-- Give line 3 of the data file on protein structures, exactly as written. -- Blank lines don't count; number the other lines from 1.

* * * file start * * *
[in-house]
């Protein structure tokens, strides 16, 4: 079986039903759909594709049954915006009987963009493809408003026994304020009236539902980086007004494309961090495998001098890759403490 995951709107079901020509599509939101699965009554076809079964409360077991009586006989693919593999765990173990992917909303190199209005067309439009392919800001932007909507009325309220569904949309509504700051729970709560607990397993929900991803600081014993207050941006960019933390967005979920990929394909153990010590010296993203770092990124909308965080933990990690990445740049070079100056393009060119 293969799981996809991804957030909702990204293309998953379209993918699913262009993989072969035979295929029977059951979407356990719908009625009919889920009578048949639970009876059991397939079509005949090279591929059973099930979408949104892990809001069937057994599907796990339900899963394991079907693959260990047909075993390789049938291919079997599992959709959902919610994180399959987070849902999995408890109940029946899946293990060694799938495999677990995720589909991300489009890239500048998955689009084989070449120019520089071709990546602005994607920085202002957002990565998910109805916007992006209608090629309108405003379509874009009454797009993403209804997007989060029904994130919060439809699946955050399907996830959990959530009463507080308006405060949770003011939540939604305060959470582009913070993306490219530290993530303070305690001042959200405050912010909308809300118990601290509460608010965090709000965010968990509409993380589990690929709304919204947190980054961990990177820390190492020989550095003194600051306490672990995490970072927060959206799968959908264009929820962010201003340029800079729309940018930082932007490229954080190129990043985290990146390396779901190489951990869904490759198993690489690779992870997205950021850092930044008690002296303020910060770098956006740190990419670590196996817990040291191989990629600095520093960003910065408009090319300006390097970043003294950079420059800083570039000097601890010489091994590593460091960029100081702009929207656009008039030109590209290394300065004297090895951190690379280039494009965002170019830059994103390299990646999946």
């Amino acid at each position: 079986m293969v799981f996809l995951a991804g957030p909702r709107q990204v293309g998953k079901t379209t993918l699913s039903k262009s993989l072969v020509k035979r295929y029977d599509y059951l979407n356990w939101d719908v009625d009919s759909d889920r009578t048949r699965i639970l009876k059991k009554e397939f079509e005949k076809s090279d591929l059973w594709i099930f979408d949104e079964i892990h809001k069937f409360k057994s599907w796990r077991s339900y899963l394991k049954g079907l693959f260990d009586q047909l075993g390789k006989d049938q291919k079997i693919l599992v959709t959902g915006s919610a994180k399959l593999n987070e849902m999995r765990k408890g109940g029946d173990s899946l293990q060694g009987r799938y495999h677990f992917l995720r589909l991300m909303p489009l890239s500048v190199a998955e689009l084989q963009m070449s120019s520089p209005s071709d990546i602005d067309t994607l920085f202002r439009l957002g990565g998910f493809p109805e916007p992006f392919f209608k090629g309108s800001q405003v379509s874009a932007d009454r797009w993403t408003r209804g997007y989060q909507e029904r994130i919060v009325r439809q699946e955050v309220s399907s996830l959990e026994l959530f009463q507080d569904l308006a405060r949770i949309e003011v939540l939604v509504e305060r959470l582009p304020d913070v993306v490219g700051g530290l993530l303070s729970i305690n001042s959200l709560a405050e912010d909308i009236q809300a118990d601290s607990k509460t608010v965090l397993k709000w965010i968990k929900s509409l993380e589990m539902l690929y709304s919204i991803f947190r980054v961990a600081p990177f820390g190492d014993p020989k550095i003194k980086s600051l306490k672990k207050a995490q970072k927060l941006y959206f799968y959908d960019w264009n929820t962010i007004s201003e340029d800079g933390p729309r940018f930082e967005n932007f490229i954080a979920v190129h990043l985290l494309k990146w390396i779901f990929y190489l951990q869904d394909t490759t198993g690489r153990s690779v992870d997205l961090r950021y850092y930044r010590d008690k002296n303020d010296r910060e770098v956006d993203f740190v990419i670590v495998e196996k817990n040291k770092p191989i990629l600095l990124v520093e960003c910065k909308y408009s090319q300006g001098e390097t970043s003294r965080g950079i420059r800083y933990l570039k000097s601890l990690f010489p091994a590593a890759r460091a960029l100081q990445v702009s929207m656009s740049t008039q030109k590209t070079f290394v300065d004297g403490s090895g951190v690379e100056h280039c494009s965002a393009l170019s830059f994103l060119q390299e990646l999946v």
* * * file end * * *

């Amino acid at each position: 079986m293969v799981f996809l995951a991804g957030p909702r709107q990204v293309g998953k079901t379209t993918l699913s039903k262009s993989l072969v020509k035979r295929y029977d599509y059951l979407n356990w939101d719908v009625d009919s759909d889920r009578t048949r699965i639970l009876k059991k009554e397939f079509e005949k076809s090279d591929l059973w594709i099930f979408d949104e079964i892990h809001k069937f409360k057994s599907w796990r077991s339900y899963l394991k049954g079907l693959f260990d009586q047909l075993g390789k006989d049938q291919k079997i693919l599992v959709t959902g915006s919610a994180k399959l593999n987070e849902m999995r765990k408890g109940g029946d173990s899946l293990q060694g009987r799938y495999h677990f992917l995720r589909l991300m909303p489009l890239s500048v190199a998955e689009l084989q963009m070449s120019s520089p209005s071709d990546i602005d067309t994607l920085f202002r439009l957002g990565g998910f493809p109805e916007p992006f392919f209608k090629g309108s800001q405003v379509s874009a932007d009454r797009w993403t408003r209804g997007y989060q909507e029904r994130i919060v009325r439809q699946e955050v309220s399907s996830l959990e026994l959530f009463q507080d569904l308006a405060r949770i949309e003011v939540l939604v509504e305060r959470l582009p304020d913070v993306v490219g700051g530290l993530l303070s729970i305690n001042s959200l709560a405050e912010d909308i009236q809300a118990d601290s607990k509460t608010v965090l397993k709000w965010i968990k929900s509409l993380e589990m539902l690929y709304s919204i991803f947190r980054v961990a600081p990177f820390g190492d014993p020989k550095i003194k980086s600051l306490k672990k207050a995490q970072k927060l941006y959206f799968y959908d960019w264009n929820t962010i007004s201003e340029d800079g933390p729309r940018f930082e967005n932007f490229i954080a979920v190129h990043l985290l494309k990146w390396i779901f990929y190489l951990q869904d394909t490759t198993g690489r153990s690779v992870d997205l961090r950021y850092y930044r010590d008690k002296n303020d010296r910060e770098v956006d993203f740190v990419i670590v495998e196996k817990n040291k770092p191989i990629l600095l990124v520093e960003c910065k909308y408009s090319q300006g001098e390097t970043s003294r965080g950079i420059r800083y933990l570039k000097s601890l990690f010489p091994a590593a890759r460091a960029l100081q990445v702009s929207m656009s740049t008039q030109k590209t070079f290394v300065d004297g403490s090895g951190v690379e100056h280039c494009s965002a393009l170019s830059f994103l060119q390299e990646l999946v």